Jump to content
  • Advertisement
Sign in to follow this  
OandO

OpenGL OpenGL Texture Slots and Vertex Texture Fetching

This topic is 682 days old which is more than the 365 day threshold we allow for new replies. Please post a new topic.

If you intended to correct an error in the post then please contact us.

Recommended Posts

A couple of questions about how OpenGL uses textures across vertex and fragment shaders. I've been working on a materials system, and I'm currently implementing a simple list of textures that are in use, to reduce the number of texture binds done if sequential materials use the same textures. If I'm understanding this correctly, I've found that the vertex shader and fragment shader have access to different numbers of texture slots, however the information here seems to be self-contradictory:

https://www.khronos.org/opengl/wiki/Vertex_Texture_Fetch

 

 

 

GPUs that support VTF use the same TIUs as the fragment shader. This means that you can bind a texture to TIU 1 and sample that same texture in the vertex shader and also the fragment shader.

 

 

 

If in your VS and FS, you access the same texture, that counts like accessing 2 TIUs.

 

I don't understand why this would be the case, or how to work with it. If I wanted to use a texture in the vertex, I'd have to bind it to one of the slots accessible by the vertex shader, but there's some additional cost to then accessing it in the fragment shader as well? I'm hoping someone can clarify this, as these two points seem to be at odds with each other.

Share this post


Link to post
Share on other sites
Advertisement

Yeah, that quote is completely confusing.

 

GL has

  • GL_MAX_VERTEX_TEXTURE_IMAGE_UNITS - for vertex shaders
  • GL_MAX_TEXTURE_IMAGE_UNITS - for pixel shaders
  • Other similarly named for tesselation, geometry shaders and compute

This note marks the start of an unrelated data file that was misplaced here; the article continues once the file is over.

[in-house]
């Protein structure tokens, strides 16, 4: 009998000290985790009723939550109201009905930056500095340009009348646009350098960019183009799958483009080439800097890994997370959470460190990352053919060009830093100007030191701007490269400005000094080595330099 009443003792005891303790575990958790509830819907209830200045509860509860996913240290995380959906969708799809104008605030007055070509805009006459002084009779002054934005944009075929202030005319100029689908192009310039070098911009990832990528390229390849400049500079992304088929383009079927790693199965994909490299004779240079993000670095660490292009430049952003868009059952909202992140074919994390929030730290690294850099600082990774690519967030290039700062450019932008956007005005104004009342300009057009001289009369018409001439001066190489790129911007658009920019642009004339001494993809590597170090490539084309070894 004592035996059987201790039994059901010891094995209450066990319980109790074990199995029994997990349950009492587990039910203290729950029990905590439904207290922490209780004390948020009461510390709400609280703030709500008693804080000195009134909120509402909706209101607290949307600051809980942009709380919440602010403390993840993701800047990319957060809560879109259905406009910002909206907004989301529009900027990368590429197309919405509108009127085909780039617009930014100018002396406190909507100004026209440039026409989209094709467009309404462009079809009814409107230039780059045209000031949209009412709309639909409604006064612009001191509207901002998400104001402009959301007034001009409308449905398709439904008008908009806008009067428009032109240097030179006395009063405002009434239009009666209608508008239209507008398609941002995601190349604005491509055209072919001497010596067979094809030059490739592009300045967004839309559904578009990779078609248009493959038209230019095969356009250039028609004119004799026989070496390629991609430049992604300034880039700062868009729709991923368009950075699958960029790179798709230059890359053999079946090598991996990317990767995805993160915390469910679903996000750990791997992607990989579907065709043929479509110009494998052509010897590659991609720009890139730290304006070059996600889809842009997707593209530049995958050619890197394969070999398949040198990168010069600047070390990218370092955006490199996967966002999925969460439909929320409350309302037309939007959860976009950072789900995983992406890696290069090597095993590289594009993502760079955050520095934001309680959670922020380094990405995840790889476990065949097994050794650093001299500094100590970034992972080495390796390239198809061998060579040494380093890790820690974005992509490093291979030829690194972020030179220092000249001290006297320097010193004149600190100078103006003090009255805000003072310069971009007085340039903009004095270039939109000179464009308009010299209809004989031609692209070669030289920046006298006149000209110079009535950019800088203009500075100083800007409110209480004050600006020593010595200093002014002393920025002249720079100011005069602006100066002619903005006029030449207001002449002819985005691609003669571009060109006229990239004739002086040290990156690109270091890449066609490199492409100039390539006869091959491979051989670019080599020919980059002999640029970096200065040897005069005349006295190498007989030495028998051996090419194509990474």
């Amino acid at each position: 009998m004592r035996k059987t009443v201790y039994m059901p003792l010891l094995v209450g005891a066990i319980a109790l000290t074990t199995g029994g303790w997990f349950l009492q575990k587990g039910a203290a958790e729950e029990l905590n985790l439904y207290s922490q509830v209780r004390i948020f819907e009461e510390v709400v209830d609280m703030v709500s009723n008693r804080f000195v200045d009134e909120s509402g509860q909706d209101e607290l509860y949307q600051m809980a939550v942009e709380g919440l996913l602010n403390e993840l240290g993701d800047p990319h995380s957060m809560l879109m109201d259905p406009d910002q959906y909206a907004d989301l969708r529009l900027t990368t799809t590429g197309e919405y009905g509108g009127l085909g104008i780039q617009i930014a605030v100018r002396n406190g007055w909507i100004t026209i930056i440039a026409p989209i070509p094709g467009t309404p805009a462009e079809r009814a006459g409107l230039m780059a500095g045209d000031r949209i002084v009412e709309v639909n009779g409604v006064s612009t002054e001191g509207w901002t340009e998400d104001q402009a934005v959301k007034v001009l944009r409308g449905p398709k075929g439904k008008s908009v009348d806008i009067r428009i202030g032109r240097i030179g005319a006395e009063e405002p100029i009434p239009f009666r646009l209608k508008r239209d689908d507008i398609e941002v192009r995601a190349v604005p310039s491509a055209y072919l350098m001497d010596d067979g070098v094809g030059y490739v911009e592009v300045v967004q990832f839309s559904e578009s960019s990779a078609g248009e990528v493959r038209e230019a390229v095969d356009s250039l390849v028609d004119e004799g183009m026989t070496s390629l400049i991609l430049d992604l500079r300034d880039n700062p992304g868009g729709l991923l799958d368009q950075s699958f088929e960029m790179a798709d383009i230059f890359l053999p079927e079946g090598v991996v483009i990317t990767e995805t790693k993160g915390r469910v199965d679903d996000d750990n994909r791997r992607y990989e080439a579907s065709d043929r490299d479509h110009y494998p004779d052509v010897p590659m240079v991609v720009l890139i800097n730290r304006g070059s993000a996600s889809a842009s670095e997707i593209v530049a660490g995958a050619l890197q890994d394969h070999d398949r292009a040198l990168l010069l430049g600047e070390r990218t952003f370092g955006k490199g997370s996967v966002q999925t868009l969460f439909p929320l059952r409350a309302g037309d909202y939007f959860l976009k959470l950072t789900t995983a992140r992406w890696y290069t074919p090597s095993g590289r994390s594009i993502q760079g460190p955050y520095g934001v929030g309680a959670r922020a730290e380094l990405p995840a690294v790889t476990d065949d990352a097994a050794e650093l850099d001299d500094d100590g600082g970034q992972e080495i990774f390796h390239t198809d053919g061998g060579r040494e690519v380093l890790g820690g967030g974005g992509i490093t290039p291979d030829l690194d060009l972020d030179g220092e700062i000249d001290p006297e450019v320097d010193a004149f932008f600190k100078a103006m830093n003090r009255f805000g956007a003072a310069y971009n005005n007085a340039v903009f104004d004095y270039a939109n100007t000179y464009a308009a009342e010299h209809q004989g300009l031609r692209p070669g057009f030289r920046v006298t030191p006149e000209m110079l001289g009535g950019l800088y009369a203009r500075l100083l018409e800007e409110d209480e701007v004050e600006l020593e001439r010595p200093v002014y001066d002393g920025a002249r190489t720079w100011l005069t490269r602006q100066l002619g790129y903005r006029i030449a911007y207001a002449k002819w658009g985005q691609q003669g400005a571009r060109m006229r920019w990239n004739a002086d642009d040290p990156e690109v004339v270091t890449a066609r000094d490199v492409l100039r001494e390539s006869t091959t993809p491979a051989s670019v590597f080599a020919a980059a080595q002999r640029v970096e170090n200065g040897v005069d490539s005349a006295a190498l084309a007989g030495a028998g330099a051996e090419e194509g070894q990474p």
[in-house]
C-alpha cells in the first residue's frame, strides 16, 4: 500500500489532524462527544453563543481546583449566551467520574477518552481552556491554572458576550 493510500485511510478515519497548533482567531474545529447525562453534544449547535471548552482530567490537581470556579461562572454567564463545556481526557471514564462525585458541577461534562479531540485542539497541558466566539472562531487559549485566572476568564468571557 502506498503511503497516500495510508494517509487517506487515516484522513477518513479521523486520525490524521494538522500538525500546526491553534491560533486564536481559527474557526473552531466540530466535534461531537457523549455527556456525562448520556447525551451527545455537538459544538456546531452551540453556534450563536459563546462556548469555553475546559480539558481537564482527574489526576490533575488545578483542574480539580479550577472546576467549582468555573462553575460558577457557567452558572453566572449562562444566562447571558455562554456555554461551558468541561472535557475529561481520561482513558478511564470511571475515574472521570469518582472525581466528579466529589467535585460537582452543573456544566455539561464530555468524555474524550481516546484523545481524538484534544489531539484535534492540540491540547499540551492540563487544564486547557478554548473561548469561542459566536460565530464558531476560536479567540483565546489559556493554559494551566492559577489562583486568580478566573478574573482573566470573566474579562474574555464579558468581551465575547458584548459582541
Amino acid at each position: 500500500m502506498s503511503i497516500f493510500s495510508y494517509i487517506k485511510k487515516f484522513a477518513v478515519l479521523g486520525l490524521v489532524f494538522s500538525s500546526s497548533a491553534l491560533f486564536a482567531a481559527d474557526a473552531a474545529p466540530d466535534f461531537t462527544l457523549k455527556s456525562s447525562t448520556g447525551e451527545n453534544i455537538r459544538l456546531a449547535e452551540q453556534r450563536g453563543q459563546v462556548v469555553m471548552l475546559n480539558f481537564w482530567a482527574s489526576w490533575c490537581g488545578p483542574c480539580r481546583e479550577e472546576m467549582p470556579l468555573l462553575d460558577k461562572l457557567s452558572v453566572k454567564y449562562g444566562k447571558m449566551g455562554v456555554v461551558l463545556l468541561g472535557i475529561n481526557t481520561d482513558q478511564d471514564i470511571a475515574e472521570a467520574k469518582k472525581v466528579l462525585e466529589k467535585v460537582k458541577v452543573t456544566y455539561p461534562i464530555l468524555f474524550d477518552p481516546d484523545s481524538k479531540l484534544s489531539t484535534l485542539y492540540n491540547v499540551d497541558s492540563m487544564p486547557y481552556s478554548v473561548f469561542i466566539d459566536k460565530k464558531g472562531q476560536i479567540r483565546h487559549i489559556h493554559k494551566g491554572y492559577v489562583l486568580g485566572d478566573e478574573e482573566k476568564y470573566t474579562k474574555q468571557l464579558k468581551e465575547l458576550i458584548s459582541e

• GL_MAX_COMBINED_TEXTURE_IMAGE_UNITS

 

To work properly:

  1. Your vertex shader must contain less than GL_MAX_VERTEX_TEXTURE_IMAGE_UNITS textures
  2. Your pixel shader must contain less than GL_MAX_TEXTURE_IMAGE_UNITS textures
  3. The number of vs_textures + ps_textures must be less than GL_MAX_COMBINED_TEXTURE_IMAGE_UNITS. If a VS and PS use the same texture, it counts as 2 (1 for the VS, 1 for the PS)

So if GL_MAX_VERTEX_TEXTURE_IMAGE_UNITS = 16; GL_MAX_TEXTURE_IMAGE_UNITS = 16; but GL_MAX_COMBINED_TEXTURE_IMAGE_UNITS = 25 and you use 14 textures in the VS, and 14 textures in the PS, the shader will fail. It passes the first and second tests (14 < 16) but not the third one (14 + 14 = 28 > 25).

 

Though in practice most modern cards will do GL_MAX_VERTEX_TEXTURE_IMAGE_UNITS + ...all other stages... + GL_MAX_TEXTURE_IMAGE_UNITS = GL_MAX_COMBINED_TEXTURE_IMAGE_UNITS;

 

These stupid rules come from 2003 when GPUs had separate texture units for vertex and pixel shaders; where the VS had 4 TU chips and the PS separately had 16 TU chips. But in today GPUs everything just really gets processed by the same piece of hardware.

Edited by Matias Goldberg

Share this post


Link to post
Share on other sites

Thank you, that's very helpful.

One follow up question, does it matter which particular texture slots I use? For example, suppose GL_MAX_TEXTURE_IMAGE_UNITS = 2, would I be limited to the first two texture slots, or could I use say GL_TEXTURE5 and GL_TEXTURE6 so long as I'm not using more than two at once?

Share this post


Link to post
Share on other sites

Thank you, that's very helpful.

One follow up question, does it matter which particular texture slots I use? For example, suppose GL_MAX_TEXTURE_IMAGE_UNITS = 2, would I be limited to the first two texture slots, or could I use say GL_TEXTURE5 and GL_TEXTURE6 so long as I'm not using more than two at once?

If you use texture0 and texture6, it counts as 2 textures.

 

Though for best performance avoid leaving too many gaps (specially large gaps).

Share this post


Link to post
Share on other sites

The limit of functions that take GL_TEXTURE_0 + i as parameter (e.g. glActiveTexture) is [0..GL_MAX_COMBINED_TEXTURE_IMAGE_UNITS-1]

 

So if GL_MAX_COMBINED_TEXTURE_IMAGE_UNITS is 2 you only can use GL_TEXTURE_0 and GL_TEXTURE_0 + 1 (or GL_TEXTURE_1). But non stone age hardware has way more texture slots.

Share this post


Link to post
Share on other sites
Sign in to follow this  

  • Advertisement
×

Important Information

By using GameDev.net, you agree to our community Guidelines, Terms of Use, and Privacy Policy.

GameDev.net is your game development community. Create an account for your GameDev Portfolio and participate in the largest developer community in the games industry.

Sign me up!